MTG Arena Theros: Beyond Death Mechanics and Draft Card Picks

By Jason Parker

January 17, 2020

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MTGA Theros Draft

With a new set for MTGA, that means it’s time to look at drafts and limited for Theros! Next week, I’ll be looking more at constructed decks. Today though, the focus is on the set as a whole. There are new mechanics to explore, new cards to shake up the meta, and power cards for drafting.

Now personally, drafting is what I do the least in MTG. I feel more comfortable having a deck I put together, instead of relying on cracking packs and hoping I can pick up something good. That’s just me, though. With Theros: Beyond Death will likely mean plenty of awesome drafts. This set is amazing.

Limited is a style of play that only uses one expansion, so that’s the most common way to draft in MTG Arena. So today, I’m going to also look at what my favorite cards are for potential power in Theros: Beyond Death.

Theros: Beyond Mechanics

With a new set comes new and old mechanics! This set has a mighty new mechanic and several fun ones from the original Theros block. That ultimately makes all of these systems, save Sagas, new to MTG Arena.

The style of play for color combinations are all unique, but the actual mechanics are not. So, let’s focus on these first.

Sagas

Sagas came back in a pretty huge way. Sagas are a style of enchantment that grow in power over the turns. When a Saga comes into play, it receives a Lore counter, and each of your additional turns it will receive another. When it hits its final power, you sacrifice the Saga, receive that ability or power, and then it goes to the graveyard. Ten Sagas came with Theros: Beyond Death, 2 per color.

Each has its own lore aspects, and each color has an Uncommon Saga. Blue has a Mythic Rare (Kiora Bests the Sea), and the other colors have a Rare as an addition. As a note, Kiora Bests the Sea may be one of the best cards in this whole set. It gives you an 8/8 Kraken, taps all an opponent’s nonland permanents, and then steals a permanent your opponent controls (and untaps it).

Devotion

Devotion was new in the original Theros block, but it’s back. Devotion is best-used in aggressive ways on top of that. It’s a powerful mechanic, built around devotion to a color. For each non-land permanent, you control, count up its color symbols in the casting cost. That total number is your devotion. This goes for all the colors in play that you control.

The Gods all have a devotion requirement to become a creature; otherwise, they’re an enchantment and can be dealt with as such. There are creatures that adjust their power and toughness built on your total devotion to a color or colors as well. If I had to pick a favorite devotion card, it’s easily Gary. The Gray Merchant of Asphodel deals damage and gives you life based on your devotion to black. It’s a part of a terrifying combo, that, in the right setting can give you a one-turn KO.

Constellation

There are 13 cards in this set with Constellation, and that’s before the rest of the block comes out. That’s a pretty significant number, especially when you consider they’re only in White, Blue, and Green. One of the most significant parts of this expansion are Enchantments. Well, you might ask “How many cards in this expansion are enchantments? It can’t be that many!”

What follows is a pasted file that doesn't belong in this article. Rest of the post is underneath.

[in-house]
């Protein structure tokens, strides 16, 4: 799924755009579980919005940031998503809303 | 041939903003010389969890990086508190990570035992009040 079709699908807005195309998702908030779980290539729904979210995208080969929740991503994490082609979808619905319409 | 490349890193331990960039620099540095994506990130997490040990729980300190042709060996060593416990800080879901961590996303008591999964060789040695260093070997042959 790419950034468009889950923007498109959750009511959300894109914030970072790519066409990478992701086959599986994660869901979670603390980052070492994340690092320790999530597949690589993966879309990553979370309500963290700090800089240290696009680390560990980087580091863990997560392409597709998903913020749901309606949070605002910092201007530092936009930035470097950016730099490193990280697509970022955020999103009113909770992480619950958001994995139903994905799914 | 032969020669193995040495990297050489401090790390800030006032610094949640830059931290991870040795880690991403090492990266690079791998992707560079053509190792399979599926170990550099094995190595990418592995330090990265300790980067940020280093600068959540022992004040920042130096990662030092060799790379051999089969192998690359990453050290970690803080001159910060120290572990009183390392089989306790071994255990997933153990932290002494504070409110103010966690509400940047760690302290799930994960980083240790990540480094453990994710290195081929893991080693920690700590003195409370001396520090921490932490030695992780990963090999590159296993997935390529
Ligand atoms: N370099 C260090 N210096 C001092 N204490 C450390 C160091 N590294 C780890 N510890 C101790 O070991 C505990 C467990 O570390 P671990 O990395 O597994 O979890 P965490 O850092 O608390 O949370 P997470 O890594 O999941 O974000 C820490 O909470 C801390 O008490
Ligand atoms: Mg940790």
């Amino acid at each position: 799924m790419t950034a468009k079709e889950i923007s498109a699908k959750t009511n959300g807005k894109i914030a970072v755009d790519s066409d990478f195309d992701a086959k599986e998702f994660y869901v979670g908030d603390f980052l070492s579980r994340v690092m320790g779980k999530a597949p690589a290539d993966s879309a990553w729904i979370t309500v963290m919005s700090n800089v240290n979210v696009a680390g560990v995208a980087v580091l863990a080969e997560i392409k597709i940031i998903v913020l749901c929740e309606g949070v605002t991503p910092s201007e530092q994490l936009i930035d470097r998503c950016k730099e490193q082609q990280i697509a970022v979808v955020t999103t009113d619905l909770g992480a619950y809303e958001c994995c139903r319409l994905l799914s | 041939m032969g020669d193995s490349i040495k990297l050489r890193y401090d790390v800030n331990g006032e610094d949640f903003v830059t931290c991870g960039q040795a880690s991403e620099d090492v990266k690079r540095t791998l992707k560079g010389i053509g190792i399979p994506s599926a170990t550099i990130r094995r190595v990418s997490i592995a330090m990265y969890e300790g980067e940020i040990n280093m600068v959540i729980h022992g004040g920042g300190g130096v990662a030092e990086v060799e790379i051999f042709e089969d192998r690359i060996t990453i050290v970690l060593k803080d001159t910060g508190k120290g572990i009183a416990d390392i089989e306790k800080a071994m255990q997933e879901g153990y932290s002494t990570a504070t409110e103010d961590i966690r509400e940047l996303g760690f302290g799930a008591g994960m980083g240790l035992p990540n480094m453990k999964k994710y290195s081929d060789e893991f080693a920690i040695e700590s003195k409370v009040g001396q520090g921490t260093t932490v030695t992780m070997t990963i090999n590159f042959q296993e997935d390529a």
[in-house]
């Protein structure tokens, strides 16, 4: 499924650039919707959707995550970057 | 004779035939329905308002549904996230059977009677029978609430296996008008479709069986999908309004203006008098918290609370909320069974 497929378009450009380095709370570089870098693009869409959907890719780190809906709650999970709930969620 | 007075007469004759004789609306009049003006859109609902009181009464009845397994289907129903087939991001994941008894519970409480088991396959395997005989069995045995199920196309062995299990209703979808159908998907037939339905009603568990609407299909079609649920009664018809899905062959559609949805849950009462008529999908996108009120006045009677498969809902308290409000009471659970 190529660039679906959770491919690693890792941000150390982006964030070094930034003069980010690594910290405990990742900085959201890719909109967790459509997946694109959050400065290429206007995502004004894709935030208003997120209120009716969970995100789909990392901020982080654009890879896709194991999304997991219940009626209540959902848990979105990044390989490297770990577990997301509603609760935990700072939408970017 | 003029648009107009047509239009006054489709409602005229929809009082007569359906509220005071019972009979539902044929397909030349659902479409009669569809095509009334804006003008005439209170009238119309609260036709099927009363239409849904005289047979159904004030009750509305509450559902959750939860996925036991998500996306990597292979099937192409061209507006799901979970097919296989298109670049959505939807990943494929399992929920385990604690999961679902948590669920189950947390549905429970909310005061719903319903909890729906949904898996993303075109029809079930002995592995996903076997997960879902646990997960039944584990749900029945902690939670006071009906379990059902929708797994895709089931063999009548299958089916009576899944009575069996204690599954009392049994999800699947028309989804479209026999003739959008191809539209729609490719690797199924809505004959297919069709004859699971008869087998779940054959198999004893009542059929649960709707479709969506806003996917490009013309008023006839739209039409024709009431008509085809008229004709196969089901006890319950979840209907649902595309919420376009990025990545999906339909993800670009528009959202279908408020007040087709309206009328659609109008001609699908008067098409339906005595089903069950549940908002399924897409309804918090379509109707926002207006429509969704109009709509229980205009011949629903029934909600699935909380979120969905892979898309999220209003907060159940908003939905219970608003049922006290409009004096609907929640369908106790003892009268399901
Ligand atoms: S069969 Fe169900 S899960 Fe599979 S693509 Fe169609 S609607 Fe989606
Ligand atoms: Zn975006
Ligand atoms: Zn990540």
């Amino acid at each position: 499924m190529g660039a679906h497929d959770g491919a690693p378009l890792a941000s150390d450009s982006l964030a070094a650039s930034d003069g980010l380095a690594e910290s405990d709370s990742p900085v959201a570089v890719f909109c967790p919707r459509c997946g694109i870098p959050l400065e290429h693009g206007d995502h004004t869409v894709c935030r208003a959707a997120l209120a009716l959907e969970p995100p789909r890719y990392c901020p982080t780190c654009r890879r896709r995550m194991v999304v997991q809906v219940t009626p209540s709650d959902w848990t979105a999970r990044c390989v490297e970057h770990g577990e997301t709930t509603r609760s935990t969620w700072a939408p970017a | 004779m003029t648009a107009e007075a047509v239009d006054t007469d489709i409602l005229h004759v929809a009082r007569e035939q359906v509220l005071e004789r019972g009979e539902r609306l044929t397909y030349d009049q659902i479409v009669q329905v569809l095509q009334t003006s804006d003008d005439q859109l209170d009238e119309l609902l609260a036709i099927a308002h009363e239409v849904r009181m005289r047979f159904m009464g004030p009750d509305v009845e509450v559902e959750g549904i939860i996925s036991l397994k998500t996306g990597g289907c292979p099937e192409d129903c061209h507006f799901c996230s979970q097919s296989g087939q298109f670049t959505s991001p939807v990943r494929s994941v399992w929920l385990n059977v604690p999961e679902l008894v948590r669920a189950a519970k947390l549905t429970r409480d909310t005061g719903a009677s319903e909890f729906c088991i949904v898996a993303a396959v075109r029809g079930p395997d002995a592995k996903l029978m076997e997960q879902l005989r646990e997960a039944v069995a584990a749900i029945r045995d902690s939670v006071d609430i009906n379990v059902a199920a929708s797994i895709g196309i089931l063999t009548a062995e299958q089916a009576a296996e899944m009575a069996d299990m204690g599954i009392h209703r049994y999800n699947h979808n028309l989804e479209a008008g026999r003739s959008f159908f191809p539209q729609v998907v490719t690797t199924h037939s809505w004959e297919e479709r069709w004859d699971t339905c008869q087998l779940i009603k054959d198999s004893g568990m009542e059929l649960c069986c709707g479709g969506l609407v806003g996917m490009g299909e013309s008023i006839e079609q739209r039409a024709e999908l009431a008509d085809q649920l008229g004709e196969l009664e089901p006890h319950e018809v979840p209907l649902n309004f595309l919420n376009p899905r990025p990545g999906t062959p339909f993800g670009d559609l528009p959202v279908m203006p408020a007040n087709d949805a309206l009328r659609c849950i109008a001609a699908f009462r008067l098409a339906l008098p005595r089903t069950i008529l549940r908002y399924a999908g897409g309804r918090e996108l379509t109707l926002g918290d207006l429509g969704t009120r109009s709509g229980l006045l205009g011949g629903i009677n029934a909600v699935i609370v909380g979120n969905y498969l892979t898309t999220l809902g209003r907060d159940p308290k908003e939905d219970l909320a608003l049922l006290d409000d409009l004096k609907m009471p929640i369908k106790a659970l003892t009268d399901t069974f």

And I’d say “You’re wrong!” as I tend to do! 95 cards in this expansion are Enchantments or Enchantment Creatures. So what’s so great about Constellations? Cards with Constellation offer a buff or useful effect whenever an enchantment comes into play under your control. I imagine the other colors will see Constellation effects in the coming parts of this block.

There are some really fascinating abilities too, like the Protean Thaumaturge. Whenever an enchantment comes into play, you can have the Protean Thaumaturge become a copy of another target creature. It doesn’t specify whether or not it’s your creature, so there are a lot of fun possibilities with that particular Constellation card.

Escape

22 cards in this set have Escape! Technically, they all can, if you’re running Underworld Breach. Underworld Breach gives all cards in your graveyard for that turn Escape. It also overrides their previous Escape cost, if it had one. Escape is a. . . interesting mechanic, I’ll say. It is based on having cards in the graveyard. As long as you have the mana and the cards to exile, cards with Escape can come back.

There is a whole wealth of creatures that their strength improves when they escape. Polukranos, Unchained, and the two new Titans are just a few of the examples. In fact, Titans are sacrificed when they come into play unless you used Escape. Now, those Titans still get to activate their abilities before they disappear into the grave. You can only use Escape costs when you could play a Sorcery. The way to stop this effect is pretty simple: Exile your opponent’s graveyard! There are plenty of options for that, especially in Blue and Black.

MTG Arena Theros Draft by Color:

The way I look at Drafting, the best aggressive decks win out. Control is neat in all formats, but it’s so hard to build a great Control deck in this mode. Now, there are great control cards in the MTG Arena Theros draft scene: usually creature removal. Spot removal is strong. If you can stop a player from build up their army, you can just blitz them with your own.